Contrary to what is usually depicted on TV, not all NDE’s involve a bright light and pearly gates. Burke carefully examines the similarities and differences the the accounts of 100 individuals to develop a pretty vivid picture of what we will experience when we close our eyes for the last time on earth. Some stories portray a heavenly reception while others are quite hellish.

I thoroughly enjoyed this book and found it to be both rational and relevant. It helped provide some answers to questions I had at the time of my mother’s death when she described having conversations with Jesus and Angels.

A review copy of this Book has been provided courtesy of Graf-Martin Communications and Baker Books in exchange for an honest review.

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  Stronger: How Hard Times Reveal God’s Greatest Power by Clayton King
   

King, Clayton. Stronger: How Hard Times Reveal God’s Greatest Power. Grand Rapids: Baker Books, 2015

Reviewed by Craig Kraftimage

We live in a time when big and successful men, especially leaders, are supposed to be strong and composed, at least that is what we think. King shows us his softer side by exposing the pains, traumas, and suffering that God has used in his life to make him stronger.

King helps us look at our struggles from a different perspective. When we put God at the center of the equation, we can find hope and meaning in the darkest hours of our lives. King shares some of those dark moments from his own life and reminds the reader of the importance of being vulnerable with others and acknowledging that God is in control of every situation of our lives.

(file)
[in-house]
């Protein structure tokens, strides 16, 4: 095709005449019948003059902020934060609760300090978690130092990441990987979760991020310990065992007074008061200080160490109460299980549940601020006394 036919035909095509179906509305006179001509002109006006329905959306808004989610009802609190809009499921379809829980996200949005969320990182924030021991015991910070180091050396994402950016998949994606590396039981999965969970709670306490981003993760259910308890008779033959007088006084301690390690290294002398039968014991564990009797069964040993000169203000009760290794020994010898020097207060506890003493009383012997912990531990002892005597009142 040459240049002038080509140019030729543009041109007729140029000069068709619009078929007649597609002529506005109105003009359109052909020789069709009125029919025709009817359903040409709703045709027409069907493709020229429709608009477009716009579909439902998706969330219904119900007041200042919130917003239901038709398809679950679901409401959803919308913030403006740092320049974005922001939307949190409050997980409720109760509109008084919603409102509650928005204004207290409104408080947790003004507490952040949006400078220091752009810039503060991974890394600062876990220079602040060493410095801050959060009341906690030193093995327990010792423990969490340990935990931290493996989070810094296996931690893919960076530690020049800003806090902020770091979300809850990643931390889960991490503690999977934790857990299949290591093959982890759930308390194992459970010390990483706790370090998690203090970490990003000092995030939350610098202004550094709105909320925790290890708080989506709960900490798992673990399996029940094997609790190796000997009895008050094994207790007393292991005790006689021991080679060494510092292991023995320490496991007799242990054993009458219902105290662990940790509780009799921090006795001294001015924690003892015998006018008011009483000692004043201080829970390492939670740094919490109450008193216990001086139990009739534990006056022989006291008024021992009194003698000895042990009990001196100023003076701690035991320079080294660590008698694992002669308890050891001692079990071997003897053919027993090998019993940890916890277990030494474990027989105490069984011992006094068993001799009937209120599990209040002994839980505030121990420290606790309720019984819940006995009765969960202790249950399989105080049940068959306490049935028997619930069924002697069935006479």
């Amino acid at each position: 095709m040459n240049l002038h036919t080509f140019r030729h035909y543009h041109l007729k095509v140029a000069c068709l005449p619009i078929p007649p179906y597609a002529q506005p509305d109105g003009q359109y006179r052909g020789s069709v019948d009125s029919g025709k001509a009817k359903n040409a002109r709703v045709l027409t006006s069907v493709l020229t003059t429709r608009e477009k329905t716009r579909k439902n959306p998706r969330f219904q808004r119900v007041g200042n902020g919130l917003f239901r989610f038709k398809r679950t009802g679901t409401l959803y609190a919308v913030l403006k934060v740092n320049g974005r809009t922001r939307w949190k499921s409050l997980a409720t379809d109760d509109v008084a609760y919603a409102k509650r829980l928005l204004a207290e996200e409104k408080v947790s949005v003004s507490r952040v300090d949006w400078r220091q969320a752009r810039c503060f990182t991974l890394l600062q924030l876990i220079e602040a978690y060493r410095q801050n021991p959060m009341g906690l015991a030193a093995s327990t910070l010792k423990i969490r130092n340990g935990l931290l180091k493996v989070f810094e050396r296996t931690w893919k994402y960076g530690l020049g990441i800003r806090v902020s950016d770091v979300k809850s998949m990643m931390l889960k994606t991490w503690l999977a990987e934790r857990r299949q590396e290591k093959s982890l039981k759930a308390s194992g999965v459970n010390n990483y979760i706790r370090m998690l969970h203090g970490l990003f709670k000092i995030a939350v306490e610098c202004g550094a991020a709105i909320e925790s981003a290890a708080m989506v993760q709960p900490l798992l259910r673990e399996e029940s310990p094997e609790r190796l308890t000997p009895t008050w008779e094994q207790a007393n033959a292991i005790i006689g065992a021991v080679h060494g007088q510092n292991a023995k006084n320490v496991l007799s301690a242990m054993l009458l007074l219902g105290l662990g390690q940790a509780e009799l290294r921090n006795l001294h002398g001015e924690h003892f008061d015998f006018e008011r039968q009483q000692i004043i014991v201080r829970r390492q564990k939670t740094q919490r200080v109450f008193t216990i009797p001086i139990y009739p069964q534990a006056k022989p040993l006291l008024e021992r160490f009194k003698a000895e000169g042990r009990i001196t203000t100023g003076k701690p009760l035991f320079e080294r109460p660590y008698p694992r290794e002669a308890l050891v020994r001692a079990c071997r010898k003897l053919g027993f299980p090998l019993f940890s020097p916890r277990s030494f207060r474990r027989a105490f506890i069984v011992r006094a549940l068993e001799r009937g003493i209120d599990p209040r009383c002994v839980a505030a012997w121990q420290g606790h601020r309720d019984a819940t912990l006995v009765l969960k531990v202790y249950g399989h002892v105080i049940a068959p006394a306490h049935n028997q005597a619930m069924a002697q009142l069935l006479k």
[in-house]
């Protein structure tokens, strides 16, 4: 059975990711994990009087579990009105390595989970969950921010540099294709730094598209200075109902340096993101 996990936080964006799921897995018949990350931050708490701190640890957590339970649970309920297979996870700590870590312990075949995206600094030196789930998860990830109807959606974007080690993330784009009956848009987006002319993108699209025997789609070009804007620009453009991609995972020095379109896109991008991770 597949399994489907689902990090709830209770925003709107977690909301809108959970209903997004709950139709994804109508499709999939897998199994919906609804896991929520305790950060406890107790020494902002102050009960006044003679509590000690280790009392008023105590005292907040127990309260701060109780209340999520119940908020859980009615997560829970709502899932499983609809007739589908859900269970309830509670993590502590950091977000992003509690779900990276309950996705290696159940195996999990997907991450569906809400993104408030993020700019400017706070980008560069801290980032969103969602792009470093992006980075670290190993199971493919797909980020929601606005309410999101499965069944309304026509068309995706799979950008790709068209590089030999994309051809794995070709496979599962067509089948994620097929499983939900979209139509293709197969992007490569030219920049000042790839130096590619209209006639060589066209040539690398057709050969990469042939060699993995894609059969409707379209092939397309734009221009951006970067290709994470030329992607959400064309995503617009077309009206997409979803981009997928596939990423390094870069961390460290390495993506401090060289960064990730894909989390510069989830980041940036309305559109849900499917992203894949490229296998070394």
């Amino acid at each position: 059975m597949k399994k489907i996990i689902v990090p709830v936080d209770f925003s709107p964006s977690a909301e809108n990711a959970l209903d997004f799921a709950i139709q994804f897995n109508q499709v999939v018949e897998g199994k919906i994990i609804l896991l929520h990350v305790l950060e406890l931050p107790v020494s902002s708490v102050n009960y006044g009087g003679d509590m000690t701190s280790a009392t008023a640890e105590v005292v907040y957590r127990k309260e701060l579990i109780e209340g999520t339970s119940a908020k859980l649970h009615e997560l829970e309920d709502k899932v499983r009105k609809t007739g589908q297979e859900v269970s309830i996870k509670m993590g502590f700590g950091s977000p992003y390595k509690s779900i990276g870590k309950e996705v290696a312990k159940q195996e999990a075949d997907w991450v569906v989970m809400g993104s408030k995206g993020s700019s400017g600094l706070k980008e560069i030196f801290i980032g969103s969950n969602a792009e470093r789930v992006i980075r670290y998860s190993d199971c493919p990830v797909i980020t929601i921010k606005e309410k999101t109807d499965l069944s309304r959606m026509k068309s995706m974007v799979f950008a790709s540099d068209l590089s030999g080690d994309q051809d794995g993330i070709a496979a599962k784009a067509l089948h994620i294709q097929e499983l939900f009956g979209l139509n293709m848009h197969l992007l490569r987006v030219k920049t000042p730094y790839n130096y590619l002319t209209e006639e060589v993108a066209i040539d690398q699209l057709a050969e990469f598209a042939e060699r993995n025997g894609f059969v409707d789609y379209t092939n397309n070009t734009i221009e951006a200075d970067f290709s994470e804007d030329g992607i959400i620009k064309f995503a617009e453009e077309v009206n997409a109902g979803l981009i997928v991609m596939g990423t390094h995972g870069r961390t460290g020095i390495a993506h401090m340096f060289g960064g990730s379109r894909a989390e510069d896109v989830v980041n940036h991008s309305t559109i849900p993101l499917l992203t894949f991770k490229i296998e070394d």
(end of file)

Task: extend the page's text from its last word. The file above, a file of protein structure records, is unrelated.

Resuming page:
I recommend this book to those who may be struggling to see the light at the end of the tunnel or wondering how God could ever use their current trial to bring about something positive.

*A review copy of this Book has been provided courtesy of Graf-Martin Communications and Baker Books in exchange for an honest review.

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  Into The Fray by Matt Mikalatos
   

Mikalatos, Matt. Into the Fray: The Story of Acts Retold for Today. Grand Rapids: Baker Books, 2015

Reviewed by Craig Kraftimage

I must admit that it seemed odd to read the old familiar story of the book of Acts in modern language. Something about Jesus’ body being loaded in an SUV and buried in a Crypt and his assertion being described as “Jesus flew off to Heaven,” seemed odd and irreverent at first, but as I journeyed along with the Author through the exciting events of the book of Acts, I was drawn into the story as if it were today’s headlines.

Mkialatos does an incredible job of engaging the reader within the drama of the Acts of the Apostles. It is a fresh new telling of the old story that catches the reader off guard and helps him hear and see things that he may not have noticed before. It is an exciting story from cover to cover and a great way to introduce the birth of the church and the work of the Holy Spirit through those who followed Jesus. Hearing the story afresh just might encourage us to tell the old story again and again to a new audience, who are ready to hear the good news.